Yes, I think that can be very much a part of a lot of families. And, and there are reasons why we do that. As a parent today, I know I want to protect my children from difficult things, I want to jump in and rescue them, whether it's keeping them from flunking a class and reminding them about turning in things to making sure they're driving safely. You know what I mean, as parents, we do that we want to protect our children. I think sometimes we can overdo that, however, and we don't teach them how to handle hard things. You know, for instance, in my family, I never really saw my parents argue about anything or resolve conflict in front of us. I'm sure there was some. I mean, we all have that when we are in close relationships, there's no way to grow close to people, without what I call having differences, may call them conflict, I like to call it difference, resolution. And so in some ways, we didn't know how that look. Now, in some families conflict is solved by fighting and drama and those kinds of things, which are also hard for children to watch. But rarely do I find, in people I'm working with anyway, where there's really good information and training in terms of how to deal with difficult things. What does self care look like? What are some of the next right steps you can do? What are healthy things you do to manage hard stuff rather than what we would call strategy strategies that really are unhealthy for us such as addictions? All addictions are a management strategy to really manage pain or woundedness, or trauma in one's life. And so when we begin to know that we could begin perhaps to find safer solutions to things, rather than unsafe ones,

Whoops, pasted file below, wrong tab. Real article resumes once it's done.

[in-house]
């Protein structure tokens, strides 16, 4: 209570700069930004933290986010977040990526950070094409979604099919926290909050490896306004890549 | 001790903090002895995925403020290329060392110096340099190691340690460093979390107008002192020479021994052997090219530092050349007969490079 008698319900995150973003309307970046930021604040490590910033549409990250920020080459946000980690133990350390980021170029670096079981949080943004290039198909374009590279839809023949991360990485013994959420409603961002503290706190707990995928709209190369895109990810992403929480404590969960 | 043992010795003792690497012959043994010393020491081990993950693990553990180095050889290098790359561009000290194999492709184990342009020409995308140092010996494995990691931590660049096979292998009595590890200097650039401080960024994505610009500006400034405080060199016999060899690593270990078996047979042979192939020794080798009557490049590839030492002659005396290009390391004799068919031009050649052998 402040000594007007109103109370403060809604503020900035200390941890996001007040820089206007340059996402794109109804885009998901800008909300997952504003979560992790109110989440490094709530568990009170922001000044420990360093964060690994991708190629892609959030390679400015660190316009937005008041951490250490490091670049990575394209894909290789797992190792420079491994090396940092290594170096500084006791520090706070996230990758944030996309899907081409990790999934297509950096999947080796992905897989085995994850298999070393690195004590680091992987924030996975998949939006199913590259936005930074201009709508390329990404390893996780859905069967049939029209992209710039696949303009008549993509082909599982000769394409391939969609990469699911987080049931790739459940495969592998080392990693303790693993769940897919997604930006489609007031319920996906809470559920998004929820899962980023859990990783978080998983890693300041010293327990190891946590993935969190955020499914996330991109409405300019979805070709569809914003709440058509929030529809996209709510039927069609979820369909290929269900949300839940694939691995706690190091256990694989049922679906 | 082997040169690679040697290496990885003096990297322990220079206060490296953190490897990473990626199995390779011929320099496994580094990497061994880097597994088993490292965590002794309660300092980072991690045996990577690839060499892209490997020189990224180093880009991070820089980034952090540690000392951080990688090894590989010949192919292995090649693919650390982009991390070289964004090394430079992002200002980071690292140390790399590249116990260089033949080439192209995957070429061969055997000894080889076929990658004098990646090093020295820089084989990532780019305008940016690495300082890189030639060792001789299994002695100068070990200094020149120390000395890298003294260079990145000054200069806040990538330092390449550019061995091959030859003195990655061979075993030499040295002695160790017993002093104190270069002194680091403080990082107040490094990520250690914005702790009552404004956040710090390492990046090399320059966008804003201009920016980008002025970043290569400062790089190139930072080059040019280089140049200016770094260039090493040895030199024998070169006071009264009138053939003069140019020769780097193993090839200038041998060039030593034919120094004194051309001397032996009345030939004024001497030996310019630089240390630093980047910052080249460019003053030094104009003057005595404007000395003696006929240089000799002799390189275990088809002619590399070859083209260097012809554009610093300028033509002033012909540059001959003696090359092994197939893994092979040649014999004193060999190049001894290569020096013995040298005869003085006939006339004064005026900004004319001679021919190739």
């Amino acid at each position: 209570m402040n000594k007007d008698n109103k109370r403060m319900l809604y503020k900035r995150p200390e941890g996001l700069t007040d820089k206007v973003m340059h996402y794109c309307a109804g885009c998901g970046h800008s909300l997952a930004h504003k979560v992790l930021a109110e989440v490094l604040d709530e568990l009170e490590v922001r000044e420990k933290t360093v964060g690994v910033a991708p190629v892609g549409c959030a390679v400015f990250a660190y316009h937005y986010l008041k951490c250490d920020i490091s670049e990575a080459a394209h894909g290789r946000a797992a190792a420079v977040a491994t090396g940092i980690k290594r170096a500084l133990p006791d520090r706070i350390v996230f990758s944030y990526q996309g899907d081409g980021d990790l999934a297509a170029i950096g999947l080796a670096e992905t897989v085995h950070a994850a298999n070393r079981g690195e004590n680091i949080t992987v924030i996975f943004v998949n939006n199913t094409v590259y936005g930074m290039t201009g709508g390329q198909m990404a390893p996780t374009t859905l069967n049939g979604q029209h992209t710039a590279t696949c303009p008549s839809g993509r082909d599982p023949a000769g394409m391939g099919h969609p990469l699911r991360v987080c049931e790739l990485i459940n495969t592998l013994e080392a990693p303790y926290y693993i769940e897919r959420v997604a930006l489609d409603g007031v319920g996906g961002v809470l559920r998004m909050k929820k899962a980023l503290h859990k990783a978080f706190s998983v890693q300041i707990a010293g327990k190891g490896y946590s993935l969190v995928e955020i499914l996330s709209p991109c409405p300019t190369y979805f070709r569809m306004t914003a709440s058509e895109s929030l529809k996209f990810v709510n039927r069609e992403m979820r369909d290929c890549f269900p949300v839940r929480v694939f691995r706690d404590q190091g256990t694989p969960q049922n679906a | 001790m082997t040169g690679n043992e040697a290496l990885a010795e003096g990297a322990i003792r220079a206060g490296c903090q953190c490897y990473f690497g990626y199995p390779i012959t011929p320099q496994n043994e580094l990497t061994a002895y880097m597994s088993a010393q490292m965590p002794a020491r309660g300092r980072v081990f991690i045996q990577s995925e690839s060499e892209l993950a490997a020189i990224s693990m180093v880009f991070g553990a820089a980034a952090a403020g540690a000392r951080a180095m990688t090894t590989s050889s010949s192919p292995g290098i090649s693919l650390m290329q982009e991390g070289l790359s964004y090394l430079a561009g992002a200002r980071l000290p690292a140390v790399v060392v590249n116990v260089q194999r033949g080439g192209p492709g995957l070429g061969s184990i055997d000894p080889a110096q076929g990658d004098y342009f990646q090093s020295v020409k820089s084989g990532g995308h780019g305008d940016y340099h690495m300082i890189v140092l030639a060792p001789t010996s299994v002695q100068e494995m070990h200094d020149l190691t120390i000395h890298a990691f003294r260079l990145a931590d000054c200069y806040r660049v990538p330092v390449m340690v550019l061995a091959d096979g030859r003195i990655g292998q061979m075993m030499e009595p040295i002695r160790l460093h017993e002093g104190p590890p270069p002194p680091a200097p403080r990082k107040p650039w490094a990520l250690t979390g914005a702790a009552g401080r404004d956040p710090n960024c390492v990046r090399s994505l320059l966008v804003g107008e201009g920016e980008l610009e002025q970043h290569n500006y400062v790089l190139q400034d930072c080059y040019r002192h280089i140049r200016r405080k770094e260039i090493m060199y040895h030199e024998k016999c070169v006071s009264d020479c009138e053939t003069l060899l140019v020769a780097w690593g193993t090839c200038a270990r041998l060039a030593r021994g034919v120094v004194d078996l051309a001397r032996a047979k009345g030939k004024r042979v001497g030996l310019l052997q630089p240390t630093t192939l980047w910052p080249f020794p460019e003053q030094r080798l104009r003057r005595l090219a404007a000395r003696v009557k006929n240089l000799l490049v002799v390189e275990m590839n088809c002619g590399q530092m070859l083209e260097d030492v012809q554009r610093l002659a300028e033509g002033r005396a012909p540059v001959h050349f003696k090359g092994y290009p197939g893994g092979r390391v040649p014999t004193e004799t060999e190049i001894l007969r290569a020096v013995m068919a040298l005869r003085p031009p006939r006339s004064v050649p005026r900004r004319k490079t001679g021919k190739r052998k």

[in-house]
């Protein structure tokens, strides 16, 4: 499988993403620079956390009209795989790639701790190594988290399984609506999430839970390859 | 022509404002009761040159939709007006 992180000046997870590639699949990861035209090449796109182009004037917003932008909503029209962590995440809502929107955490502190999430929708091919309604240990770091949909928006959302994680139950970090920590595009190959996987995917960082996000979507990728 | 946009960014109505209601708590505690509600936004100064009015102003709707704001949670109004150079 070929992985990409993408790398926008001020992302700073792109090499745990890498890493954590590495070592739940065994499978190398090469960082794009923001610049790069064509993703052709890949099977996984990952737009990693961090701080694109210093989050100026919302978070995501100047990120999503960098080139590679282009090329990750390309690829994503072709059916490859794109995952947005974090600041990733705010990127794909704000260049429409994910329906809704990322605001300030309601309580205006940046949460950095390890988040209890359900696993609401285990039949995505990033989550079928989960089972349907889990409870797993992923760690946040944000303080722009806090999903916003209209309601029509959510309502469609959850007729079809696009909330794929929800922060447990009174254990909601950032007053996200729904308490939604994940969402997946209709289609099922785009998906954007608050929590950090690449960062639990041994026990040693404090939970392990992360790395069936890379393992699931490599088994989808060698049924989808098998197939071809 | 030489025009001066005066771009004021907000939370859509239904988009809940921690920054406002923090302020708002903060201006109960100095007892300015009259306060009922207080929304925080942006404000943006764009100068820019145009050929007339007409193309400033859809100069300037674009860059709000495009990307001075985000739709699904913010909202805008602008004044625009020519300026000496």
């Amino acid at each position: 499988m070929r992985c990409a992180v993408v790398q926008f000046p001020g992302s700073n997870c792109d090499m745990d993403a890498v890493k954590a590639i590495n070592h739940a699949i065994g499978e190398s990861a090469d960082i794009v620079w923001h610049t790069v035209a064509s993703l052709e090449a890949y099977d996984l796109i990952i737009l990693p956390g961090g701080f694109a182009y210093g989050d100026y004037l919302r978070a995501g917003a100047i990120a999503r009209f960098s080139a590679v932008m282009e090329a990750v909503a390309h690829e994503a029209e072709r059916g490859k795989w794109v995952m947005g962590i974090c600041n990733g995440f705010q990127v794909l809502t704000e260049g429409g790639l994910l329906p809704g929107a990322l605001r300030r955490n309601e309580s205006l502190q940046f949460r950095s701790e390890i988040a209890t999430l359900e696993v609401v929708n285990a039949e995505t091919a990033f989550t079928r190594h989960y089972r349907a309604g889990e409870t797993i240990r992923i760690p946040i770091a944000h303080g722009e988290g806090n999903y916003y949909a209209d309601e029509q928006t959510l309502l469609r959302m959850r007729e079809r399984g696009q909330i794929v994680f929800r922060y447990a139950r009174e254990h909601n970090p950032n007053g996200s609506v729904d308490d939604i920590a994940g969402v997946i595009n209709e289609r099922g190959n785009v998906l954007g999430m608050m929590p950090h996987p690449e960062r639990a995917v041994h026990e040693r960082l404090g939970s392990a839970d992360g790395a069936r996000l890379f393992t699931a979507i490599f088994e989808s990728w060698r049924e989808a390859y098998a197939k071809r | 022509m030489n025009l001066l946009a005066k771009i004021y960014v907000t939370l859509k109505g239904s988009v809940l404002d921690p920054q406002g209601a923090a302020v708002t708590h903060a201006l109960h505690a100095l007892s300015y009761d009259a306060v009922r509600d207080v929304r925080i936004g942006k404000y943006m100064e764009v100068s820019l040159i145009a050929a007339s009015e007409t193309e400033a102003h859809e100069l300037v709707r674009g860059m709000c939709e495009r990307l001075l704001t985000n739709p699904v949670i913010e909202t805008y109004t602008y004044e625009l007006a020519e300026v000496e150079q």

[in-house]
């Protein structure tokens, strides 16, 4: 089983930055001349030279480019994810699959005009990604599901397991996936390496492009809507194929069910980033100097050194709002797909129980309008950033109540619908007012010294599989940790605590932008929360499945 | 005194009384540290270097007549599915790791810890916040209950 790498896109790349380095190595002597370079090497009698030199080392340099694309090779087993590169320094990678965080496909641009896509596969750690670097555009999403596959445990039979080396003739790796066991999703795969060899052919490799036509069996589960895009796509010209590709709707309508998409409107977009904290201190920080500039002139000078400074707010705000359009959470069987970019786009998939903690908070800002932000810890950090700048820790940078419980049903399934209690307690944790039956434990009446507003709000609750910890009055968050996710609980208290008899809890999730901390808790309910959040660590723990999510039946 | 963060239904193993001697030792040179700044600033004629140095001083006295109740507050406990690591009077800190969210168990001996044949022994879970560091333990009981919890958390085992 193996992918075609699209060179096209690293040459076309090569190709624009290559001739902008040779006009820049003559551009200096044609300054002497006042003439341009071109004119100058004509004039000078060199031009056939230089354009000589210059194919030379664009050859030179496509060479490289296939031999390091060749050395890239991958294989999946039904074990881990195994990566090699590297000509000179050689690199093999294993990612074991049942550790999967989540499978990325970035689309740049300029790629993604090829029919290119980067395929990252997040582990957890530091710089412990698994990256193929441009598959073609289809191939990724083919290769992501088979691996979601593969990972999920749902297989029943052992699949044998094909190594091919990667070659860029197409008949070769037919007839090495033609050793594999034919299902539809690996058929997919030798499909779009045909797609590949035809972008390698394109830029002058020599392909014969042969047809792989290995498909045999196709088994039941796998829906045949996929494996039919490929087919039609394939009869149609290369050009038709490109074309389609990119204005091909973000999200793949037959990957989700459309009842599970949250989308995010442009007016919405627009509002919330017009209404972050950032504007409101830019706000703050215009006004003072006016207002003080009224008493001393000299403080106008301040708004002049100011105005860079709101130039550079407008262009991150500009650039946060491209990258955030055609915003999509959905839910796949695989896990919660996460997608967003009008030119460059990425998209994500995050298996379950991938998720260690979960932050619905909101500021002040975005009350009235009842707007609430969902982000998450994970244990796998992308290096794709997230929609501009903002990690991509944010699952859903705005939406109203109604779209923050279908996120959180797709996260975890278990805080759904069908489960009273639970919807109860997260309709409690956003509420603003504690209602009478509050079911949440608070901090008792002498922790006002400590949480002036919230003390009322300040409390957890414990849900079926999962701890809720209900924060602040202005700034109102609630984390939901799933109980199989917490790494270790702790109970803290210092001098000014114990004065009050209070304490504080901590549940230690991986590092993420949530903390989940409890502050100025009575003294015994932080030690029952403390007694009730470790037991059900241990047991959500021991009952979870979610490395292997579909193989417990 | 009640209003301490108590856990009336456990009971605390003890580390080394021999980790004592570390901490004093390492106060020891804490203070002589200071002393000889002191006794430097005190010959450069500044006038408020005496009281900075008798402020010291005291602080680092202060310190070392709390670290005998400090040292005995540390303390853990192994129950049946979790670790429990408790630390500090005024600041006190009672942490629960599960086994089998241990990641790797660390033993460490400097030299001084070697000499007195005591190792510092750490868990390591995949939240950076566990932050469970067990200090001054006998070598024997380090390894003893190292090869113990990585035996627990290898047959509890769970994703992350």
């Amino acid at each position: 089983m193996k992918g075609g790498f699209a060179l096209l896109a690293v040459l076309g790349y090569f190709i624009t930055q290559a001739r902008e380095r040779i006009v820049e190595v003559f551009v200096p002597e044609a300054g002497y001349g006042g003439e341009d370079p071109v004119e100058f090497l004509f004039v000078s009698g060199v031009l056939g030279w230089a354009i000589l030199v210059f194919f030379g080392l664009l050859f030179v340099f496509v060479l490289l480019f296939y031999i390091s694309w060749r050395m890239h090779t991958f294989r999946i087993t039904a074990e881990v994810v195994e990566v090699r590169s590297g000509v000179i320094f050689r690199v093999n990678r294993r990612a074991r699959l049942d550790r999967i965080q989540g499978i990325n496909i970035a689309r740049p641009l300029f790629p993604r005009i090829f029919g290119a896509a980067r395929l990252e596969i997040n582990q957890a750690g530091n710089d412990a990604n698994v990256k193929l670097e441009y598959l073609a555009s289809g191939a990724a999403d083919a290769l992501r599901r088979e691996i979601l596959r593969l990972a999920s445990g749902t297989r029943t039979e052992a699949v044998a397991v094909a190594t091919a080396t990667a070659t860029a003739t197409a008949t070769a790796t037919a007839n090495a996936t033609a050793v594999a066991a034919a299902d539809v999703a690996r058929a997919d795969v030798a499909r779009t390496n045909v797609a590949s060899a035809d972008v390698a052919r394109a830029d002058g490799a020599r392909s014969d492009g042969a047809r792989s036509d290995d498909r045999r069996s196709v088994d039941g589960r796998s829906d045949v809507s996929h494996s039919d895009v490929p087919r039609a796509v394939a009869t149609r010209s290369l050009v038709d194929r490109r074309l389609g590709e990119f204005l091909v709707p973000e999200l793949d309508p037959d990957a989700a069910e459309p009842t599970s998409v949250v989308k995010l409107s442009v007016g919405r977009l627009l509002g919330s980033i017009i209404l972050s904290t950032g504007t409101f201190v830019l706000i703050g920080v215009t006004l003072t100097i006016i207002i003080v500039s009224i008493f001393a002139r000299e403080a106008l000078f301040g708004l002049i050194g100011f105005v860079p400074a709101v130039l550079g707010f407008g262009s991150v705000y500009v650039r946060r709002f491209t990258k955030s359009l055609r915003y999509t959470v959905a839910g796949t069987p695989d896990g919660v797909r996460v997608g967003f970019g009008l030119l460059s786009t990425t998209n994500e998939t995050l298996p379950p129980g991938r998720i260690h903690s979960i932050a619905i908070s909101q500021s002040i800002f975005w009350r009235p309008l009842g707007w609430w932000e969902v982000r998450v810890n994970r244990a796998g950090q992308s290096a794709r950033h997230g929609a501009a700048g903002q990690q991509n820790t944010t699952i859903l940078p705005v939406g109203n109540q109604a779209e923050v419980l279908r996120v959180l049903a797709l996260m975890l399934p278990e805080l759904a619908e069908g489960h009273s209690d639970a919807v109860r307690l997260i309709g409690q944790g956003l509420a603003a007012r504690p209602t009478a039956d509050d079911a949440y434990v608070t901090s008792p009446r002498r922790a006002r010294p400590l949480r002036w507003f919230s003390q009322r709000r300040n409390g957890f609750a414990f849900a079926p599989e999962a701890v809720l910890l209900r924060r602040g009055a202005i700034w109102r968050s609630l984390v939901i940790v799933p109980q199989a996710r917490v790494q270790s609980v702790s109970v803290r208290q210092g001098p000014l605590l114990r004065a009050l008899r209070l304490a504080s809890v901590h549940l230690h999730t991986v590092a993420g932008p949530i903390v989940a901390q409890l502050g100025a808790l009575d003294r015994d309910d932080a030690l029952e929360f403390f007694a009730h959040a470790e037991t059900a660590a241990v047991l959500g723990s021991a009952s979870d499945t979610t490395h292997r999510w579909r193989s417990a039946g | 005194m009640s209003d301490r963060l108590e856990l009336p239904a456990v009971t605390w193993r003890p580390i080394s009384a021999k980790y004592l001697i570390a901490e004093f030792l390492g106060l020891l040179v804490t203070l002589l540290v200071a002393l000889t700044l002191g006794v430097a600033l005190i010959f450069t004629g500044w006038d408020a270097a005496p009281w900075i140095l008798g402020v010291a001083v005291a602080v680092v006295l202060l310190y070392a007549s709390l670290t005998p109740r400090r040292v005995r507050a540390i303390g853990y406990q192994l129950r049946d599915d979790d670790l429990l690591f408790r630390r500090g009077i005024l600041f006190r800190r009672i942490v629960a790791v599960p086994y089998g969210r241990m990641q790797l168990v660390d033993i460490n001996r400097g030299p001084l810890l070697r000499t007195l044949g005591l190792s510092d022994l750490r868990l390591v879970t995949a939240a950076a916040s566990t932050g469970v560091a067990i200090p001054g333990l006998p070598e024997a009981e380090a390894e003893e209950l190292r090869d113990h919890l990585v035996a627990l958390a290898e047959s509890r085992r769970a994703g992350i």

Michelle Rayburn 17:30
I think about even in terms of things that happened within the church, how I in the past would just quit a volunteer position when it got too hard. Having those difficult conversations with people in your marriage as you moved forward, then and you realize we have to deal with this difficult thing. What challenges then did you face after you started to experience that transformation and healing in your relationship?
Debra Laaser 18:00
Well, I think some of it is about learning how to trust Mark in a different way. And I do have a pretty thorough chapter on that in my book. I think one of the things is I learned how to trust more maturely in any relationship for that matter. Because as I described, when I fell in love with Mark, we were young, and I love to he was and I just trusted Him about everything. I just didn't even think about it. And I think when we move forward, we learn to trust more maturely and more completely in other ways. So I won't get into all of that. But that is a chapter in my book. I think we also learn how to trust ourselves. And that was something I needed to learn as well meaning you know, those hunches those is I call them today, really Holy Spirit, directions in my life or messages, feelings, thoughts that are passing through, am I really learning that these are important for me to scrutinize until and to make sure and check out at least to make sure that there's something that I need to deal with? Can I also start to trust that I have needs and it's okay to ask for those needs? And can I talk about what I'm really feeling and thinking?
Debra Laaser 19:14